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ORIGINAL ARTICLE
Year : 2016  |  Volume : 3  |  Issue : 1  |  Page : 146-150

Healicoll: An alternate to flap cover for bare bones and tendons


1 Prof & HOD, Dept of Plastic Surgery, Raja Rajeswari Medical College & Hospital, Bengaluru, Karnataka, India
2 Senior Resident, Dept of Plastic Surgery, Raja Rajeswari Medical College & Hospital, Bengaluru, Karnataka, India
3 Prof, Dept of Plastic Surgery, Raja Rajeswari Medical College & Hospital, Bengaluru, Karnataka, India
4 Prof, Dept of General Surgery, Raja Rajeswari Medical College & Hospital, Bengaluru, Karnataka, India

Correspondence Address:
N Naveen
Senior Resident, Dept of Plastic Surgery, RRMC&H, 90, 14th Main, 14th Cross, 2nd Stage, 2nd Phase, West of Chord road, Mahalakshmipuram, Bangalore – 560086
India
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Source of Support: None, Conflict of Interest: None


DOI: 10.5530/ami.2016.1.30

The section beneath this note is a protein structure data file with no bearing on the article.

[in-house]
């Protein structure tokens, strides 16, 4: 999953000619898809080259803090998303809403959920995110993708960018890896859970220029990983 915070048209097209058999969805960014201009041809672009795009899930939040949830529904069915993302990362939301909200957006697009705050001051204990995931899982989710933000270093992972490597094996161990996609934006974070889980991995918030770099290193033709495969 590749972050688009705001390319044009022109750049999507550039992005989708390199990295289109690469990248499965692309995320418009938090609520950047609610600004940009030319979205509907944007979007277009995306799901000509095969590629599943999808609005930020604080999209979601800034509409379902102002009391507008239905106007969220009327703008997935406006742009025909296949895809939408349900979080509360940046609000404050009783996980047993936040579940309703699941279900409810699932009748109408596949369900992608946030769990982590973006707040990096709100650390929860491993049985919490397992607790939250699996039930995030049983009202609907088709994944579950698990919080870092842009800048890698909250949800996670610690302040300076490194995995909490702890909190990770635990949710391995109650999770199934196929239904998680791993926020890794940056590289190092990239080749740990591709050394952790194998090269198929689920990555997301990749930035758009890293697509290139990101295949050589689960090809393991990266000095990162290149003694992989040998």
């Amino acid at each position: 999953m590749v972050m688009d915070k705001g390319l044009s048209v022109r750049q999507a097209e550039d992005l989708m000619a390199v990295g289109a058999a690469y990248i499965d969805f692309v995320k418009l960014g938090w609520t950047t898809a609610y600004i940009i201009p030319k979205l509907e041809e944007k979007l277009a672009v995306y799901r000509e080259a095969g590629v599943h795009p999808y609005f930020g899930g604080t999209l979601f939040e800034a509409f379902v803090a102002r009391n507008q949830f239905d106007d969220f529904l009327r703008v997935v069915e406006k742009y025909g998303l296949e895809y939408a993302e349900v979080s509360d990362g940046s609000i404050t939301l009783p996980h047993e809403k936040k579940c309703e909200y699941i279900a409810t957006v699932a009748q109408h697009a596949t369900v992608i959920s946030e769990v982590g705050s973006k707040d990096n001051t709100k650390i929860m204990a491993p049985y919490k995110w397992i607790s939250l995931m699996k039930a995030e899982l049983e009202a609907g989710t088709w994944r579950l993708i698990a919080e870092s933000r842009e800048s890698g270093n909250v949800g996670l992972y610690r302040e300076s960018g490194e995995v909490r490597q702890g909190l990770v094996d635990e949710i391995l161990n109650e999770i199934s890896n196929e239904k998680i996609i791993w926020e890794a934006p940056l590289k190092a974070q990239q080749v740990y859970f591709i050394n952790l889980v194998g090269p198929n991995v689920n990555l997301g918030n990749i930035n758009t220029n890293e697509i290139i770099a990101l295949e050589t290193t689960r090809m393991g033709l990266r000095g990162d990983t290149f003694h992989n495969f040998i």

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Background: Wounds with bare bone, joint and tendons in the extremities have been a formidable challenge to plastic surgeons. Although several skin substitutes are used in West, as both dermal and epidermal analogue, they are expensive and most of them are unavailable in India. It is in this scenario that Healicoll – a type 1 pure collagen as a possible dermal substitute is being investigated. The material ‘Healicoll’ is a type-1 native collagen derived from the bovine source and is bioengineered, biocompatible and biodegradable skin substitute. The advantages of Healicoll have led us to an increase in its use for complex wounds. Medical literature on Healicoll, thus far has only reported its use for superficial burns and ulcers. Materials & Methods: The purpose of this study was to evaluate the advantages of using an inexpensive, easily available, bioengineered skin substitute ‘Healicoll’ for the closure of bare bone, joints and tendon. Results: Healicoll was used in three patients with two patients having undergone surgery involving use of Healicoll for bare bones, joints and tendons after release of contracture following burns and trauma, and one patient was treated with Healicoll as an outpatient procedure for bare bones following electrical burns. The mean hospital stay was 15 days. In all the three cases, a clear neodermis had covered the bones and joints in 5 days time and was ready to support the take of skin graft. Conclusions: Based on our initial experience, Healicoll skin substitute offers an excellent alternative for rapid reconstruction obviating the need for flap cover for wounds that have been difficult to reconstruct.


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